But the point is that a velociraptor is a 2.5" drive inside a 3.5" heatsink. :D
  10. benlangdon macrumors 65832


    Jan 13, 2008
    why would you put in anything slower than 7k?
  11. geoffreak macrumors 68020


    Feb 8, 2008
    Because spindle speed doesn't always correlate to data transfer speed.
  12. SnowLeopard2008 macrumors 604


    Jul 4, 2008
    Silicon Valley
    Do your research, yes it does. For hard drives at least, faster speed = faster data transfer. Obviously, this does NOT apply to SSD, because of no mechanical parts.

    I vote for the Seagate Momentus (7200RPM, 500GB). My dad is an IT admin for his company, and he's bought many hard drives. In one year, he had over 50 brand new WD drives fail. And a few Seagate drives that were like over 3 years old fail. You do the math.

    Contrary to that report, the Seagate Momentus is the fastest drive in it's respective class on the market. WD comes a close second when it's not going down the drain, which sadly, happens way too often.
  13. donuttakedonuts macrumors regular

    Aug 9, 2009
    Compare, say, a 7200 rpm ATA drive with a fast 5400 SATA drive. There'll be a big difference. All spin speed affects is latency/seek time as it decreases the average time it takes to get to a specific spot on the disk.
  14. geoffreak macrumors 68020


    Feb 8, 2008
    Although this is the case MOST of the time, it isn't the case ALL the time. I can easily point out several examples where this is not the case if you want me to. donuttakedonuts's example is a good one ;)

    If all drives were created equal short of spindle speed, yes, faster speed means faster data transfer rates. The fact is simply that this not the case.
  15. anthrovisual thread starter macrumors regular

    May 27, 2008
    So are there studies that compare the Seagate Momentus 7200.4 with the WD 500GB Blue? I guess I could do a google search but wanted to check with you guys since you all seem pretty experienced on this. I'm not even sure what sites have the best reputation for "real world" comparisons.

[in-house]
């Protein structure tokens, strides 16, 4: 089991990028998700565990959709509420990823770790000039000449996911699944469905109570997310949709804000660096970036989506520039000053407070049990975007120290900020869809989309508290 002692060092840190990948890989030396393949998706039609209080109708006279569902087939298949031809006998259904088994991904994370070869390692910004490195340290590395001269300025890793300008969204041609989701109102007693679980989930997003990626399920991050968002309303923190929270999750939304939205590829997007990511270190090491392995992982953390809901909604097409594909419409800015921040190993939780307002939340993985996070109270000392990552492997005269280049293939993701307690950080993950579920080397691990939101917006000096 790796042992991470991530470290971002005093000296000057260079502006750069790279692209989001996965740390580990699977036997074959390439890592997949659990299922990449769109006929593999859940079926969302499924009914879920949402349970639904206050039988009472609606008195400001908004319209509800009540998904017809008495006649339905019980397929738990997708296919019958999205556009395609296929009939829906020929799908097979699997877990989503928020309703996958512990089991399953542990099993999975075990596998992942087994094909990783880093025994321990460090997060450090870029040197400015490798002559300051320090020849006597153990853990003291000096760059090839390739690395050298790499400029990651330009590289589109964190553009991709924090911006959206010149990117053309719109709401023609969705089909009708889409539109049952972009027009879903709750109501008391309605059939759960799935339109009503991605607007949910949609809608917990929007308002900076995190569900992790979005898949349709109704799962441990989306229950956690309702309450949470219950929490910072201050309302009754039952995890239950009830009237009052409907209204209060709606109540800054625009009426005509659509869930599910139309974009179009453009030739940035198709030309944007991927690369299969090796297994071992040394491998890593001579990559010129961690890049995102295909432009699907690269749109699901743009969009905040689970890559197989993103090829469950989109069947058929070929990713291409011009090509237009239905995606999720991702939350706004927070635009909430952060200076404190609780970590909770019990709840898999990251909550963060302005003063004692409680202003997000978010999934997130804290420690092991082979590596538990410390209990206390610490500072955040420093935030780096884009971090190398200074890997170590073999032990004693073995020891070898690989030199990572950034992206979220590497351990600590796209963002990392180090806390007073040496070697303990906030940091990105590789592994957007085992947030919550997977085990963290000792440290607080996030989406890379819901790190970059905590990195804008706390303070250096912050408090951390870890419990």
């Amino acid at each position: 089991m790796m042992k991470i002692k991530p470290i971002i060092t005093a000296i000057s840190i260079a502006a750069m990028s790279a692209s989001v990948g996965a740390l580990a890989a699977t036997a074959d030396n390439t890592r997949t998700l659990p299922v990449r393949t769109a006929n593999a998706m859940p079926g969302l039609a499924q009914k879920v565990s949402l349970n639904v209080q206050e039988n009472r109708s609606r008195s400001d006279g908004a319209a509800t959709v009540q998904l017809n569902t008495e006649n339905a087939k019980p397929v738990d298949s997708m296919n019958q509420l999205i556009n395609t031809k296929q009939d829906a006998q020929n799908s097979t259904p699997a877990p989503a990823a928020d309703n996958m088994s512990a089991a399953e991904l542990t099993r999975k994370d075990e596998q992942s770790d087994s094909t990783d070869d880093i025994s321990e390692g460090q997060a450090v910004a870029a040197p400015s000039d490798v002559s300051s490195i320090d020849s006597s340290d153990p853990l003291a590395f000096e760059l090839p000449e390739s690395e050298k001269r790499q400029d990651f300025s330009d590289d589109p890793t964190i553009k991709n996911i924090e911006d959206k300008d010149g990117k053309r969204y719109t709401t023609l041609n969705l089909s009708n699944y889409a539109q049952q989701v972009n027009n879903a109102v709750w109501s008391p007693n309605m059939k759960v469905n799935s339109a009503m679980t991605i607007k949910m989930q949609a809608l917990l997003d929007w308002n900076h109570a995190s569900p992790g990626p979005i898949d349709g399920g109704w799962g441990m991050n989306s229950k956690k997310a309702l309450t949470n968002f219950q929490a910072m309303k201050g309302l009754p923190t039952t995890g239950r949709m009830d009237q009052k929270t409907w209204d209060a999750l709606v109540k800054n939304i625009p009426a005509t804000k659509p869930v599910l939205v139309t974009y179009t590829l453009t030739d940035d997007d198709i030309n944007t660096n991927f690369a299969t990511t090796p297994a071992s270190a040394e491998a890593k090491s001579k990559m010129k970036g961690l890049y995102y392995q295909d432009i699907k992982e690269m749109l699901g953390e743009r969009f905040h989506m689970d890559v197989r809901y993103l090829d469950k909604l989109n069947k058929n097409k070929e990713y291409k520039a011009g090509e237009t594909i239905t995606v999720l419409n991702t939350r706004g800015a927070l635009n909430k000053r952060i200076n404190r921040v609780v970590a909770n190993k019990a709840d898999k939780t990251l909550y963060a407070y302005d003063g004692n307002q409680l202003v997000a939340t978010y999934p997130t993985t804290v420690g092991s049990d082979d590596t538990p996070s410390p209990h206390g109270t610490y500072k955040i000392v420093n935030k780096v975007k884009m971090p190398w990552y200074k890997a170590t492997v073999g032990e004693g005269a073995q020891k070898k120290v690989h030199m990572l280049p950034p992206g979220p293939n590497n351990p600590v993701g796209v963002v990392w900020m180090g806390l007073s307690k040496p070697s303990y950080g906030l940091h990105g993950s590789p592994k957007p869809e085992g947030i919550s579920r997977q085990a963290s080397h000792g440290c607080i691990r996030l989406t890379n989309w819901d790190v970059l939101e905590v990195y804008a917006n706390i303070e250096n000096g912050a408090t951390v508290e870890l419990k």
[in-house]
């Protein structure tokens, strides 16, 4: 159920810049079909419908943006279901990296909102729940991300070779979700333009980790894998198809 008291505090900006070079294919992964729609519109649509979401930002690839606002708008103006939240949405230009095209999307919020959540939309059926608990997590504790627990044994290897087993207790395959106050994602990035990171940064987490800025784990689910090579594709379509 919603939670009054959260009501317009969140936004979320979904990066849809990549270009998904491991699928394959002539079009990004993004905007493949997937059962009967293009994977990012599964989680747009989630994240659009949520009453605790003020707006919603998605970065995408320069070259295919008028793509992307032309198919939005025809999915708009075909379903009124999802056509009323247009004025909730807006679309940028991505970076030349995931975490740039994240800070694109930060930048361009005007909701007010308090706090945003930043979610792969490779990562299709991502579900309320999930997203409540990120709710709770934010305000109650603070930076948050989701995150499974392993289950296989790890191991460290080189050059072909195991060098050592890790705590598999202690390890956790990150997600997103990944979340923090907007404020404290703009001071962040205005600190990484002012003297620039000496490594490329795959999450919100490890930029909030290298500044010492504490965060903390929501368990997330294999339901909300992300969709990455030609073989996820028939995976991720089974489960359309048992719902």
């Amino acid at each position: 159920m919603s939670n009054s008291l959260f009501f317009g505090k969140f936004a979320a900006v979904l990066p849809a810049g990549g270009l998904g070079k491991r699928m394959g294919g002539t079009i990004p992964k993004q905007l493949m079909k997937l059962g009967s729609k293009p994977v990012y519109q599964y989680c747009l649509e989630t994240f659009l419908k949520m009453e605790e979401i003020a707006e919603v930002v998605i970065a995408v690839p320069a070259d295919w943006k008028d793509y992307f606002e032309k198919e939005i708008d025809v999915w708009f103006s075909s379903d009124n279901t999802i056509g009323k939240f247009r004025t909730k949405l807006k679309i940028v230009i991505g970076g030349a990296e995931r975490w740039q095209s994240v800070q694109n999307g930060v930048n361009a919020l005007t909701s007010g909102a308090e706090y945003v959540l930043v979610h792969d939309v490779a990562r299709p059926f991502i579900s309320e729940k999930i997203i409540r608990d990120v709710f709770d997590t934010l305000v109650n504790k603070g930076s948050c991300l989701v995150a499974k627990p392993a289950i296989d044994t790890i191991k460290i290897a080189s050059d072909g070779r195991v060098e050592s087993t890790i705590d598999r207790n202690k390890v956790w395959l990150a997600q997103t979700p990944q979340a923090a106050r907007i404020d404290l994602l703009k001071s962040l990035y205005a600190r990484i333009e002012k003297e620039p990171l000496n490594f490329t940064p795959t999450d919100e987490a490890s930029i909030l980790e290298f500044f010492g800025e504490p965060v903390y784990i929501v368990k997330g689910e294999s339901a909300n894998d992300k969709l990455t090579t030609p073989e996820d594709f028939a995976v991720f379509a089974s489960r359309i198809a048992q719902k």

Otherwise, beyond speed, it sounds like Seagates are more reliable. But that too seems to differ with who you ask (definitely seems like if you like WD, you hate Seagates, and visa versa).

    I understand that all drives fail eventually, but clearly some models are winners and give satisfying performance and others suck. I'm looking for a winner with lots of space and secondly, lots of speed.
  16. cameronfield macrumors member

    Aug 11, 2009
    I'm also looking to upgrade the 13" MBP that I will soon have with more HDD space.

    I've decided that a 320gb drive will be fine, but seeing the reviews on newegg saying that the Western Digital Scorpio Blue 320GB either vibrated, decreased battery life, increased internal temps, etc. is making me look more carefully!

    Is the WD Scorpio Blue the best bang for the buck when it comes to 320gb HDDs?

    Thanks for the tips so far, and thanks to the OP for making the thread :)!
  17. anthrovisual thread starter macrumors regular

    May 27, 2008
    Thank you everyone for your posts...

    I'm still having trouble deciding. It sounds like some have had problems with heat, battery, and vibration with the Seagate 7200.4 if you look at reviews, and others haven't had issues. These individuals gave up and switch to the WD Scorpio Blue, which they claim is pretty fast and doesn't have the heat, noise, vibration issue.

    I think asking those who have upgraded the MBP model that I have (Core 2 Duo 2.16 15") with the Seagate will determine what experience I am likely to have. I'm worried that those with a positive experience have the newer MBPs and those with the negative experiences have the older MBPs.